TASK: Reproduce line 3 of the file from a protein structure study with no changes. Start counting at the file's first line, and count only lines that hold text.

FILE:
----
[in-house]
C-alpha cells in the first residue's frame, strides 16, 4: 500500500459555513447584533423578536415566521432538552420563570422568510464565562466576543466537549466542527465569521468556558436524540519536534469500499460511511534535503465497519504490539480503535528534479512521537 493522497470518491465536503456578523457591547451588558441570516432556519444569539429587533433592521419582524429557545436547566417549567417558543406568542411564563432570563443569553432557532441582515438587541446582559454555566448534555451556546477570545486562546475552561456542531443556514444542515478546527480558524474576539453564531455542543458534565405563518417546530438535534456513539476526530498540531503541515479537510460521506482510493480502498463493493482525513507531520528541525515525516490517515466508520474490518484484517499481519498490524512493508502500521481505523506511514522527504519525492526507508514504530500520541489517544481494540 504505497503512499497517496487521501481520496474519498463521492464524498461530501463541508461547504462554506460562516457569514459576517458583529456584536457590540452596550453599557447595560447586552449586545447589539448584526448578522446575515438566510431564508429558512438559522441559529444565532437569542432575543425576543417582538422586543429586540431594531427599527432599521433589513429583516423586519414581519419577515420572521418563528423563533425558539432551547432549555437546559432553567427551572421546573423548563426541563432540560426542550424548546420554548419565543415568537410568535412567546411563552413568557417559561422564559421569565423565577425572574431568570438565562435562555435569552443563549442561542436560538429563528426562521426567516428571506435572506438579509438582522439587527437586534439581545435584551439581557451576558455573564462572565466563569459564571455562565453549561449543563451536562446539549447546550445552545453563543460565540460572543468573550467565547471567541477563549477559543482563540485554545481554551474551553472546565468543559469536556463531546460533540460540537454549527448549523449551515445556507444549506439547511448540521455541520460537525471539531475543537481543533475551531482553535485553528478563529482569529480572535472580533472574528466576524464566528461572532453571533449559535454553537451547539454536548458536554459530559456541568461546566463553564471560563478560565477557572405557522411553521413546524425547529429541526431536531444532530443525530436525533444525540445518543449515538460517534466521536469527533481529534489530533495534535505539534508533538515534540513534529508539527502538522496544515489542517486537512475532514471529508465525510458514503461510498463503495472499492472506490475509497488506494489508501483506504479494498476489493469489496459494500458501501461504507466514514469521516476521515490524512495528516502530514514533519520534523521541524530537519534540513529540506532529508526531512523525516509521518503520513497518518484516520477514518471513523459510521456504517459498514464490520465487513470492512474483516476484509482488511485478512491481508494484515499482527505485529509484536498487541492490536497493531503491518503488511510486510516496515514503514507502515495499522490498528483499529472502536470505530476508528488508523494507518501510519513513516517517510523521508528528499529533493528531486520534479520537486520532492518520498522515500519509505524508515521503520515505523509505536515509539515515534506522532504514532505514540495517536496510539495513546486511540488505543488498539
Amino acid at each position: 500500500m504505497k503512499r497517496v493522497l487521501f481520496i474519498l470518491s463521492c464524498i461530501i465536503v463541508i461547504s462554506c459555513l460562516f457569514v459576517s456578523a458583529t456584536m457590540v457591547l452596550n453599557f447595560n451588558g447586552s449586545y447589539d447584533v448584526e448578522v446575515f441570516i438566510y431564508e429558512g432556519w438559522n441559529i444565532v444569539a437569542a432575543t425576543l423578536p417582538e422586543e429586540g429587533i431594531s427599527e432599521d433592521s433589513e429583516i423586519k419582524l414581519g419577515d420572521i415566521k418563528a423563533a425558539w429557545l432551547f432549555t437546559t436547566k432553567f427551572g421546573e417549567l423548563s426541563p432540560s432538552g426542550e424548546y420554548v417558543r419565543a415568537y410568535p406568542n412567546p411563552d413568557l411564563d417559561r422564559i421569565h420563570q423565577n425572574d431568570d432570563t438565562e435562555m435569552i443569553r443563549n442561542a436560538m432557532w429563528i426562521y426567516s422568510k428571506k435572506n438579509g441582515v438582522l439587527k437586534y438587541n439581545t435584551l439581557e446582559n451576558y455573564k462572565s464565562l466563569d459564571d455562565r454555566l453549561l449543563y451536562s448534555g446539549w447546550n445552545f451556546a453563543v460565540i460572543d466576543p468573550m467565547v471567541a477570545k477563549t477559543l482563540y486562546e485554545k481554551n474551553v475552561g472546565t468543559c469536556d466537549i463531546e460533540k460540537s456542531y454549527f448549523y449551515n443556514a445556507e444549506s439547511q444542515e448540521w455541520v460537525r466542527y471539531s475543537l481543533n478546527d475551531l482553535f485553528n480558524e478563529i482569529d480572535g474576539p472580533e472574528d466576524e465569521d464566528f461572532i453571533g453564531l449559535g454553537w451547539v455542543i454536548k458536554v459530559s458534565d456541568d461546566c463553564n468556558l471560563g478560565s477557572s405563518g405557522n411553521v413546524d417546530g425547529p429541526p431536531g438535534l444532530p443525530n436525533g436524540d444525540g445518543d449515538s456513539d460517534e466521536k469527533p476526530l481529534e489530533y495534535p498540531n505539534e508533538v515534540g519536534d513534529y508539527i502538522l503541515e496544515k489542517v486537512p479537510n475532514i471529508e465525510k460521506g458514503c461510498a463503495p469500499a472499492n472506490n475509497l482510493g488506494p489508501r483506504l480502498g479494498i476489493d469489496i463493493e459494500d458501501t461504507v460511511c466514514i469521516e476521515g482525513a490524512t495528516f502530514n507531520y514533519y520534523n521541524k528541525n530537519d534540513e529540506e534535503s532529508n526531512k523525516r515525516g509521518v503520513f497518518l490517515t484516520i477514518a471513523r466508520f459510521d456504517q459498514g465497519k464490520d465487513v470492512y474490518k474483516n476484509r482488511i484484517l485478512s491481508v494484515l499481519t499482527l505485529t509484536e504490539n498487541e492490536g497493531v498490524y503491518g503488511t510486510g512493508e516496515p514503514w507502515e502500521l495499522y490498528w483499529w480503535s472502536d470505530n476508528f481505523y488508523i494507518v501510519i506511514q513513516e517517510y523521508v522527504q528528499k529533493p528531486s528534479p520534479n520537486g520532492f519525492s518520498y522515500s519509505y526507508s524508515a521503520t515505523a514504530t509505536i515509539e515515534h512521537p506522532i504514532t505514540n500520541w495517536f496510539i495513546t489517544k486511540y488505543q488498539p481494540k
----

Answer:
Amino acid at each position: 500500500m504505497k503512499r497517496v493522497l487521501f481520496i474519498l470518491s463521492c464524498i461530501i465536503v463541508i461547504s462554506c459555513l460562516f457569514v459576517s456578523a458583529t456584536m457590540v457591547l452596550n453599557f447595560n451588558g447586552s449586545y447589539d447584533v448584526e448578522v446575515f441570516i438566510y431564508e429558512g432556519w438559522n441559529i444565532v444569539a437569542a432575543t425576543l423578536p417582538e422586543e429586540g429587533i431594531s427599527e432599521d433592521s433589513e429583516i423586519k419582524l414581519g419577515d420572521i415566521k418563528a423563533a425558539w429557545l432551547f432549555t437546559t436547566k432553567f427551572g421546573e417549567l423548563s426541563p432540560s432538552g426542550e424548546y420554548v417558543r419565543a415568537y410568535p406568542n412567546p411563552d413568557l411564563d417559561r422564559i421569565h420563570q423565577n425572574d431568570d432570563t438565562e435562555m435569552i443569553r443563549n442561542a436560538m432557532w429563528i426562521y426567516s422568510k428571506k435572506n438579509g441582515v438582522l439587527k437586534y438587541n439581545t435584551l439581557e446582559n451576558y455573564k462572565s464565562l466563569d459564571d455562565r454555566l453549561l449543563y451536562s448534555g446539549w447546550n445552545f451556546a453563543v460565540i460572543d466576543p468573550m467565547v471567541a477570545k477563549t477559543l482563540y486562546e485554545k481554551n474551553v475552561g472546565t468543559c469536556d466537549i463531546e460533540k460540537s456542531y454549527f448549523y449551515n443556514a445556507e444549506s439547511q444542515e448540521w455541520v460537525r466542527y471539531s475543537l481543533n478546527d475551531l482553535f485553528n480558524e478563529i482569529d480572535g474576539p472580533e472574528d466576524e465569521d464566528f461572532i453571533g453564531l449559535g454553537w451547539v455542543i454536548k458536554v459530559s458534565d456541568d461546566c463553564n468556558l471560563g478560565s477557572s405563518g405557522n411553521v413546524d417546530g425547529p429541526p431536531g438535534l444532530p443525530n436525533g436524540d444525540g445518543d449515538s456513539d460517534e466521536k469527533p476526530l481529534e489530533y495534535p498540531n505539534e508533538v515534540g519536534d513534529y508539527i502538522l503541515e496544515k489542517v486537512p479537510n475532514i471529508e465525510k460521506g458514503c461510498a463503495p469500499a472499492n472506490n475509497l482510493g488506494p489508501r483506504l480502498g479494498i476489493d469489496i463493493e459494500d458501501t461504507v460511511c466514514i469521516e476521515g482525513a490524512t495528516f502530514n507531520y514533519y520534523n521541524k528541525n530537519d534540513e529540506e534535503s532529508n526531512k523525516r515525516g509521518v503520513f497518518l490517515t484516520i477514518a471513523r466508520f459510521d456504517q459498514g465497519k464490520d465487513v470492512y474490518k474483516n476484509r482488511i484484517l485478512s491481508v494484515l499481519t499482527l505485529t509484536e504490539n498487541e492490536g497493531v498490524y503491518g503488511t510486510g512493508e516496515p514503514w507502515e502500521l495499522y490498528w483499529w480503535s472502536d470505530n476508528f481505523y488508523i494507518v501510519i506511514q513513516e517517510y523521508v522527504q528528499k529533493p528531486s528534479p520534479n520537486g520532492f519525492s518520498y522515500s519509505y526507508s524508515a521503520t515505523a514504530t509505536i515509539e515515534h512521537p506522532i504514532t505514540n500520541w495517536f496510539i495513546t489517544k486511540y488505543q488498539p481494540k